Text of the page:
What is the purpose of making a profit if Apple doesn´t invest it in it´s business or reward faithful stock holders? If Apple does not need profits I would suggest lowering the prices on all products so profits do not occur.
    Lots of consumers would like that.

  3. The cash pile enables Apple to make strategic acquisitions during the upcoming recession, when share prices will be down and there will be bargains galore to be had. This will position Apple well for the recovery.

    It will be smart technology purchases in emerging markets, not old dinosaurs like Sony or Adobe.

  4. They should keep accumulating the cash, and use it do what they do best, and start doing it worldwide !!!

    iPhones, Apple TV, iTunes movie rentals, Apple stores, SDK, the upcoming iTablet, etc… all that needs to happen all across the planet.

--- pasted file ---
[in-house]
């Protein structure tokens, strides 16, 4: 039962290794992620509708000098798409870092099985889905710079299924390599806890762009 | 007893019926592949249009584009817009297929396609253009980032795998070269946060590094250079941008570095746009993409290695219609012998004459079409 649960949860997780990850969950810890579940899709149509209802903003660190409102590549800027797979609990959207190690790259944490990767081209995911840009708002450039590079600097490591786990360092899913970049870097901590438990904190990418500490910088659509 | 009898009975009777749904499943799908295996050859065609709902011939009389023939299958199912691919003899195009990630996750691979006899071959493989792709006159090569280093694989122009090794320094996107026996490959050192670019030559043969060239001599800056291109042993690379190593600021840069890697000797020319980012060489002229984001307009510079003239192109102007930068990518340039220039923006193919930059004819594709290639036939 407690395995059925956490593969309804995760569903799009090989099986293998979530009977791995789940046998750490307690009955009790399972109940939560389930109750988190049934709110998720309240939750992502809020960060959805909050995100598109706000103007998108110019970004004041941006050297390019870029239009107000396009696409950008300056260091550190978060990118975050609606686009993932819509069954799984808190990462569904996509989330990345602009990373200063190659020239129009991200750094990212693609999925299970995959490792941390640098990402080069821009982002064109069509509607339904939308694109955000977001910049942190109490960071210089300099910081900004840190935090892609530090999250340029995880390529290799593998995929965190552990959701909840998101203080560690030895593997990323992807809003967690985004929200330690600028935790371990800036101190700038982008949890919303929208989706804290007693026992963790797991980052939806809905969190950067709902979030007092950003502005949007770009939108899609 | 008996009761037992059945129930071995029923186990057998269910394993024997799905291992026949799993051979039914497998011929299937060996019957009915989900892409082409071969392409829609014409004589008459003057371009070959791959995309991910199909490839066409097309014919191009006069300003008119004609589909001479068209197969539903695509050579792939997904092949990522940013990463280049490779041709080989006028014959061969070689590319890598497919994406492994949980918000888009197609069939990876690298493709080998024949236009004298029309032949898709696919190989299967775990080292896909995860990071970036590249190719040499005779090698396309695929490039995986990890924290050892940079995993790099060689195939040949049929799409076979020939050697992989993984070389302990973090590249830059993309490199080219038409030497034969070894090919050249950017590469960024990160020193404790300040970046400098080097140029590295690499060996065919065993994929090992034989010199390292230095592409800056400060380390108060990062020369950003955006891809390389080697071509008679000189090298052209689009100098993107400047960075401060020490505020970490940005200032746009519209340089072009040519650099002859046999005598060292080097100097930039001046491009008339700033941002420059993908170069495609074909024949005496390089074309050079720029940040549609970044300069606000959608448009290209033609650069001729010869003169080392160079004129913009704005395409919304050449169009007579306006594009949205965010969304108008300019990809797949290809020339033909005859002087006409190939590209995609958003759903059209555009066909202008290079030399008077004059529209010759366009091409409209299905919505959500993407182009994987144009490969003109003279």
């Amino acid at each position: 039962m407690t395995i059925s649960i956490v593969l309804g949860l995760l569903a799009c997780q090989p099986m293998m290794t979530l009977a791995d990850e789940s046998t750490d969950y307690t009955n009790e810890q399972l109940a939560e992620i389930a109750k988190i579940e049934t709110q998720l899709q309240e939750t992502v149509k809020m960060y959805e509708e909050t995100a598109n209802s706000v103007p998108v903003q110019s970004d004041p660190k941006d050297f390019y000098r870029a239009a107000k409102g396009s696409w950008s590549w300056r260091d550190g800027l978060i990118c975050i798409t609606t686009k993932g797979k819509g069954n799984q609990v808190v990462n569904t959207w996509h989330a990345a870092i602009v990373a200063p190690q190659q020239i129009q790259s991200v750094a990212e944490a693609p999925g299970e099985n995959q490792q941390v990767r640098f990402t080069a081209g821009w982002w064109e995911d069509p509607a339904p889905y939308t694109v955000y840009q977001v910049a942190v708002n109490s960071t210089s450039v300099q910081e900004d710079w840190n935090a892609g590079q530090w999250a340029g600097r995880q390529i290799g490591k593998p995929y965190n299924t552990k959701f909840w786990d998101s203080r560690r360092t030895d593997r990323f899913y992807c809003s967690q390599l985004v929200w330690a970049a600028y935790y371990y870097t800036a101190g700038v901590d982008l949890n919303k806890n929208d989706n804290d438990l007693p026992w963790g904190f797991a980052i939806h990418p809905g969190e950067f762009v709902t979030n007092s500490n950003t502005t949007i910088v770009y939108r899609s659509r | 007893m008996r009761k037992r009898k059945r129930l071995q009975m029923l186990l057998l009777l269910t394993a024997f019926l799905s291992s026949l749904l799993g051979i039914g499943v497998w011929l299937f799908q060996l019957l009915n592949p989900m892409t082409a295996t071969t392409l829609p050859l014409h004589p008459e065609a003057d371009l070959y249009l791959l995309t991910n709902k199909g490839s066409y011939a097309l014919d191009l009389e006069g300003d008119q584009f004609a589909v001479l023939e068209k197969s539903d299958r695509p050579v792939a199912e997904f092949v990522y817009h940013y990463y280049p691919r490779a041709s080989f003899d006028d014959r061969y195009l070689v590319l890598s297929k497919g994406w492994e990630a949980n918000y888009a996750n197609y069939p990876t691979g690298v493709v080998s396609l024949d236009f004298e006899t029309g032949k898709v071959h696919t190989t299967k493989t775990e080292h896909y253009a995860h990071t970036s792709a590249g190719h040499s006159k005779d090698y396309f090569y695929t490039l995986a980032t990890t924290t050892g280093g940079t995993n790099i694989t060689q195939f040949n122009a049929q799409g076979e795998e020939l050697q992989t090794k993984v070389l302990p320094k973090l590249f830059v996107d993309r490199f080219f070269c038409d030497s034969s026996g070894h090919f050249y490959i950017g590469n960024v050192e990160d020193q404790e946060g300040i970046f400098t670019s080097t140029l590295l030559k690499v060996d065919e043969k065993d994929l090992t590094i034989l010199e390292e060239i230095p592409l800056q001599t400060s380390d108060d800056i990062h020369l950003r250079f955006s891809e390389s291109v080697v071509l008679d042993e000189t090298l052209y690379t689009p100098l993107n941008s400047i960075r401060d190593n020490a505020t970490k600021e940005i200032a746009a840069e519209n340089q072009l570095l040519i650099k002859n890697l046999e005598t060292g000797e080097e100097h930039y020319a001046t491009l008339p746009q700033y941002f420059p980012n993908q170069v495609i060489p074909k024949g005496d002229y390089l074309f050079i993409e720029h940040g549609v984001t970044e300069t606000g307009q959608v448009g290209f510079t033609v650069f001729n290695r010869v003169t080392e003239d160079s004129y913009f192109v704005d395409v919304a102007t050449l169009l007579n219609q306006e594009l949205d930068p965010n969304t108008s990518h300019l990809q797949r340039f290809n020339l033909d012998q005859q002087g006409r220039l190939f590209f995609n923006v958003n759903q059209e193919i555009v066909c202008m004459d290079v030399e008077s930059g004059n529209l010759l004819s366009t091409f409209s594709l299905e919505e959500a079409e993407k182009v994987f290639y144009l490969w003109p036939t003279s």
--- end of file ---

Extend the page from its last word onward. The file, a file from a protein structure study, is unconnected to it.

Apple don’t need anything else, nobody else, but executing their vision worldwide.

  5. tommy, i agree. the point is not if apple should have enough cash on hand (they should) to make all their small strategic acquicisions (fingerworks, logic, final cut) but they won’t do a major acquicision on the scale of nintendo or adobe (as much i wish they would) this is not the companie’s culture. so what do they need the money for? starting to pay a dividend after 7 years in a row of earning money every quarter is a must. why the big stockholders like the mutual funds mentioned in the article don’t force apple to do just that is beyond me.

  6. @silverhawk

    it’s simple, the analysts often give lectures to university students studying accounting or finance. they are well recognised and cheered as they walk in a lecture…and likewise in society

    they analyse everything using flawed formulas, to predict the behaviour of a successful company…

    Apple’s isn’t microsoft. Microsoft worked in the 90s, but not now.